The Project Relative to a Court of Arbitral Justice; Draft Convention and Report Adopted by the Second Hague Peace Conference of 1907

The Project Relative to a Court of Arbitral Justice; Draft Convention and Report Adopted by the Second Hague Peace Conference of 1907

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This historic book may have numerous typos and missing text. Purchasers can usually download a free scanned copy of the original book (without typos) from the publisher. Not indexed. Not illustrated. 1920 edition. Excerpt: ...a burden, and would entail not merely sacrifice of professional employment, but the additional outlay for necessary and incidental traveling expenses. The committee deemed it inadvisible to fix any rate of mileage. The provisions of each country in the matter of traveling allowances seemed, on the whole, the fairest standard. While these dispositions relate principally to titular judges of the Court, the deputies, while acting as judges, are clearly entitled to equality of treatment. But there is this difference, that the titular judges receive a fixed salary while the deputies only receive traveling expenses and the daily allowance of 100 florins while engaged in the trial of cases. In the original text the various sums mentioned were to be borne by the signatory Powers, according to the proportion established for the Bureau of the Universal Postal Union, whereas in the final form the general expenses of the Court are to be paid by the International Bureau, according to the subsequent agreement of the signatory Powers. Article 10 The judges may not accept from their own Government or from that of any other Power any remuneration for services connected with their duties in their capacity of members of the Court. The purpose of this article, like that of so many others in this project, is to safeguard in the largest possible manner the impartiality of the judges, and to protect them, directly and indirectly, from the slightest charge or suspicion which would reflect upon their honor or freedom and therefore upon their impartiality. Article 9 provided that the judge should receive compensation at the hands of the signatory Powers. Article 10 provides that he shall receive a salary for the performance of judicial duties solely from the...show more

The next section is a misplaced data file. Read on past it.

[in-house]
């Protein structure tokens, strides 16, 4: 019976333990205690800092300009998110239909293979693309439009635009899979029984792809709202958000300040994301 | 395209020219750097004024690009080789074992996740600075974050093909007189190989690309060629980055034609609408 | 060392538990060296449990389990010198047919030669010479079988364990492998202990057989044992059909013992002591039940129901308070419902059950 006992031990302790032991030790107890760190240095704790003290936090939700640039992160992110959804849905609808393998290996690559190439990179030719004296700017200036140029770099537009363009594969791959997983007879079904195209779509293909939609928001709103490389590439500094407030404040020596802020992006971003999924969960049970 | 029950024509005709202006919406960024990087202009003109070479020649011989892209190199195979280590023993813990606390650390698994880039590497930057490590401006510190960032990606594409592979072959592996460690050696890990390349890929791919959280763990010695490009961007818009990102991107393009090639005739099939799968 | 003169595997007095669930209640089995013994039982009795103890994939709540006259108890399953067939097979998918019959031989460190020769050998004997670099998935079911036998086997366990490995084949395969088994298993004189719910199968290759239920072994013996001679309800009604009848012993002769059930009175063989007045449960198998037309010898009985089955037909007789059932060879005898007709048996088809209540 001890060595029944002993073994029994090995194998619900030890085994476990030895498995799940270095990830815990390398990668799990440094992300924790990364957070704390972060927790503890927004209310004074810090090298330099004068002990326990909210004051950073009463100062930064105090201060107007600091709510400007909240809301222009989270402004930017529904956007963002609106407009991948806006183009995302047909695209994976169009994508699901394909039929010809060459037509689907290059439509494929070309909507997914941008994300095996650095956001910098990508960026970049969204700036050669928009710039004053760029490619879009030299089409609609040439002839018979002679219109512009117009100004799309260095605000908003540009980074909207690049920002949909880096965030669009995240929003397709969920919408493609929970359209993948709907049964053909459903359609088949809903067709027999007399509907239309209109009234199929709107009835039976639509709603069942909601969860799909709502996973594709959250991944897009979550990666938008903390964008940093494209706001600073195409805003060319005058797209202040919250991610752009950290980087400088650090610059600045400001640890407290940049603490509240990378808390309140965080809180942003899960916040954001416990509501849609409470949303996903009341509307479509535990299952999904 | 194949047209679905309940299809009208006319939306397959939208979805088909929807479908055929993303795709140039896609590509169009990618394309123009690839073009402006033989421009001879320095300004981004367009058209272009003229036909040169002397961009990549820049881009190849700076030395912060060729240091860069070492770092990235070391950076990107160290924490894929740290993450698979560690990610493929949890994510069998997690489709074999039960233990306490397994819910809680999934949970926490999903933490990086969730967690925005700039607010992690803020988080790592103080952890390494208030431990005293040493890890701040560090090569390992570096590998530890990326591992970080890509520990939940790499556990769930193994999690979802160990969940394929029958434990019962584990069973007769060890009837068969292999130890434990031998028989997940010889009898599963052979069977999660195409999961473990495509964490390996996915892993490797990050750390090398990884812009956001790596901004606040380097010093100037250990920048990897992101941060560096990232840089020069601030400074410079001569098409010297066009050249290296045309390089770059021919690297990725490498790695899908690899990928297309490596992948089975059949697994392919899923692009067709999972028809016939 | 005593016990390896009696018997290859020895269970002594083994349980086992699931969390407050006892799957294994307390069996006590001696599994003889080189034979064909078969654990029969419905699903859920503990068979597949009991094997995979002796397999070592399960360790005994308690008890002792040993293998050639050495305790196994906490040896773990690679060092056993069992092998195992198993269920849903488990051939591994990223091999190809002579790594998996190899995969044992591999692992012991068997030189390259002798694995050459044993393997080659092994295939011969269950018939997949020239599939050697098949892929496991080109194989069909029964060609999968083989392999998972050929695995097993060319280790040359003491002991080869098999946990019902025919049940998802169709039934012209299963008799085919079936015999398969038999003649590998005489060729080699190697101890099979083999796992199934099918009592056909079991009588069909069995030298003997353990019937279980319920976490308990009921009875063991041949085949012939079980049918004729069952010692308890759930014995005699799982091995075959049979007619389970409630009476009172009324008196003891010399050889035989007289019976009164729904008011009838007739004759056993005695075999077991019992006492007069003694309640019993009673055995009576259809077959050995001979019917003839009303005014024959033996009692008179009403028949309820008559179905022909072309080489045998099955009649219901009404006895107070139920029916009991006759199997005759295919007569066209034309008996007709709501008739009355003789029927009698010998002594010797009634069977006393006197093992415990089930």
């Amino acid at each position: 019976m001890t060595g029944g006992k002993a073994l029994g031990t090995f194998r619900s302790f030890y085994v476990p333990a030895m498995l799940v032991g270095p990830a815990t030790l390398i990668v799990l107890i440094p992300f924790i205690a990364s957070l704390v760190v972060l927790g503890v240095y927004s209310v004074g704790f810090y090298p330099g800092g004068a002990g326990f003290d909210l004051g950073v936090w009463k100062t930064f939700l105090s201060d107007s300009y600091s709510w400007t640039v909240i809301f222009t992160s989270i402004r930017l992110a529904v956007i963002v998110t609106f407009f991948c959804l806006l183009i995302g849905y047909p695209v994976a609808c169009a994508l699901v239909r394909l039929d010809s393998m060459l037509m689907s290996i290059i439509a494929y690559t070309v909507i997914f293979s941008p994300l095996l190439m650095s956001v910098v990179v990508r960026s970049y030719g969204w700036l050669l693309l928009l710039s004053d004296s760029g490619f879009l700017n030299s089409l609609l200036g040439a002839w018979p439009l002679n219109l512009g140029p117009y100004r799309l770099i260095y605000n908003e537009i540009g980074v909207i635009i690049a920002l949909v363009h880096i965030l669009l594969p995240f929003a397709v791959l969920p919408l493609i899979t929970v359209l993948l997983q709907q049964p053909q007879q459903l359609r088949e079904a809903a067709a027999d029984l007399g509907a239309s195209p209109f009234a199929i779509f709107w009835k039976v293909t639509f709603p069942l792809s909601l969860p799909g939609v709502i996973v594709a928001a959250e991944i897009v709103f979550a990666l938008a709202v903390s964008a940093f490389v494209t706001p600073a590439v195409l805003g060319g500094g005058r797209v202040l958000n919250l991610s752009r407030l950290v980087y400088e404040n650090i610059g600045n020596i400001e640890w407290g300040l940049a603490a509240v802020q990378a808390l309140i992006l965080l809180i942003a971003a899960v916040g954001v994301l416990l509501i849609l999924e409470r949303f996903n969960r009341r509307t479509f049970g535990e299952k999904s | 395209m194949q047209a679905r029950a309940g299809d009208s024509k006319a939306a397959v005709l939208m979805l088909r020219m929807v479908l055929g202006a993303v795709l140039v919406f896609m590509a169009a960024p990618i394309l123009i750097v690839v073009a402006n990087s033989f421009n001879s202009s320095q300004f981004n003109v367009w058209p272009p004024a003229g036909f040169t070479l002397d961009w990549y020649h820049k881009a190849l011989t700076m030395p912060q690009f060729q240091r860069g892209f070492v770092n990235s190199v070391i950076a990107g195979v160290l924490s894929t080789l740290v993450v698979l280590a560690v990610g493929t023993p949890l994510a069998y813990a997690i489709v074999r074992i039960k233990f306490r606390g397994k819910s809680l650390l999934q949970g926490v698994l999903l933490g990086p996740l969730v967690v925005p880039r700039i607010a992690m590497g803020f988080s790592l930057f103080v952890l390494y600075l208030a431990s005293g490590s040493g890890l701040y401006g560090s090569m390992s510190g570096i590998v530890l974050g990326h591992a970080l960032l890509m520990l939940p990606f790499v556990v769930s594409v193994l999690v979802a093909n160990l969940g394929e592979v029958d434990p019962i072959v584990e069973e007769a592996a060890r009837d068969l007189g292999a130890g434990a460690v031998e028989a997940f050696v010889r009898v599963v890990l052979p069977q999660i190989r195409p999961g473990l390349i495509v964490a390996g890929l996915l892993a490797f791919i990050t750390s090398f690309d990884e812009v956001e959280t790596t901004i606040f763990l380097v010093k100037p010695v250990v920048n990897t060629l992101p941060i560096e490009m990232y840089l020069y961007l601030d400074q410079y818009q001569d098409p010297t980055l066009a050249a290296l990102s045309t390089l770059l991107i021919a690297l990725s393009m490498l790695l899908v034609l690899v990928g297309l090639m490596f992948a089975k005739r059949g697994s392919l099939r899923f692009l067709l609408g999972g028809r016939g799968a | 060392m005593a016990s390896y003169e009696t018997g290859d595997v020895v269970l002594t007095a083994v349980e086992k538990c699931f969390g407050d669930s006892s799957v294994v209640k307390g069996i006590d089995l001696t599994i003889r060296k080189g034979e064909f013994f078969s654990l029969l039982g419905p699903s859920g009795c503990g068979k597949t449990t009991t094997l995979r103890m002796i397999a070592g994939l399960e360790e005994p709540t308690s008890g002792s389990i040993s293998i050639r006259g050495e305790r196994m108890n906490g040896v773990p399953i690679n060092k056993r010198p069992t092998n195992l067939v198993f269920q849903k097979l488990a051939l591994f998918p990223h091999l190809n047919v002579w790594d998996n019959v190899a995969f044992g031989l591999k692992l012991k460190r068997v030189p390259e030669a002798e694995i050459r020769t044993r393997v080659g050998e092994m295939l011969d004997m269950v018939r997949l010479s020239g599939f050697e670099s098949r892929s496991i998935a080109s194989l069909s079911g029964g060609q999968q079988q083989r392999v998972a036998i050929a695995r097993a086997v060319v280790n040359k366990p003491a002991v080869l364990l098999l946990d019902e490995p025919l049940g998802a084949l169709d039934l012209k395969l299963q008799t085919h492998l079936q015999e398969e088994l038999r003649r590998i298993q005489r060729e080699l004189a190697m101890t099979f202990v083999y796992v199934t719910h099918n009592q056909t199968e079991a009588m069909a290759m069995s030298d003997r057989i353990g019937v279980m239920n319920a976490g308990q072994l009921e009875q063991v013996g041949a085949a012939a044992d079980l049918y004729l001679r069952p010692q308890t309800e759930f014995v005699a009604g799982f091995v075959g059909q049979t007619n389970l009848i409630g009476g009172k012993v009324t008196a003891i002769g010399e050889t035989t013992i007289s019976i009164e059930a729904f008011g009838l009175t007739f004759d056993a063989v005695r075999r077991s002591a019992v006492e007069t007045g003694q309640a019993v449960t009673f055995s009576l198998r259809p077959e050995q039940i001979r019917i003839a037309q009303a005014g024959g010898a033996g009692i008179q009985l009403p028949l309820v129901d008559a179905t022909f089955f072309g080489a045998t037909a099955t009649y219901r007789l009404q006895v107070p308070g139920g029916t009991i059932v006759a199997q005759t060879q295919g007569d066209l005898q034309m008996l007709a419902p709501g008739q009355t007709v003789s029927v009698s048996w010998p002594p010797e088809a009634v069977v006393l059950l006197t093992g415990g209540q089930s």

Product details

  • Paperback | 32 pages
  • 189 x 246 x 2mm | 77g
  • Rarebooksclub.com
  • United States
  • English
  • black & white illustrations
  • 1236780728
  • 9781236780720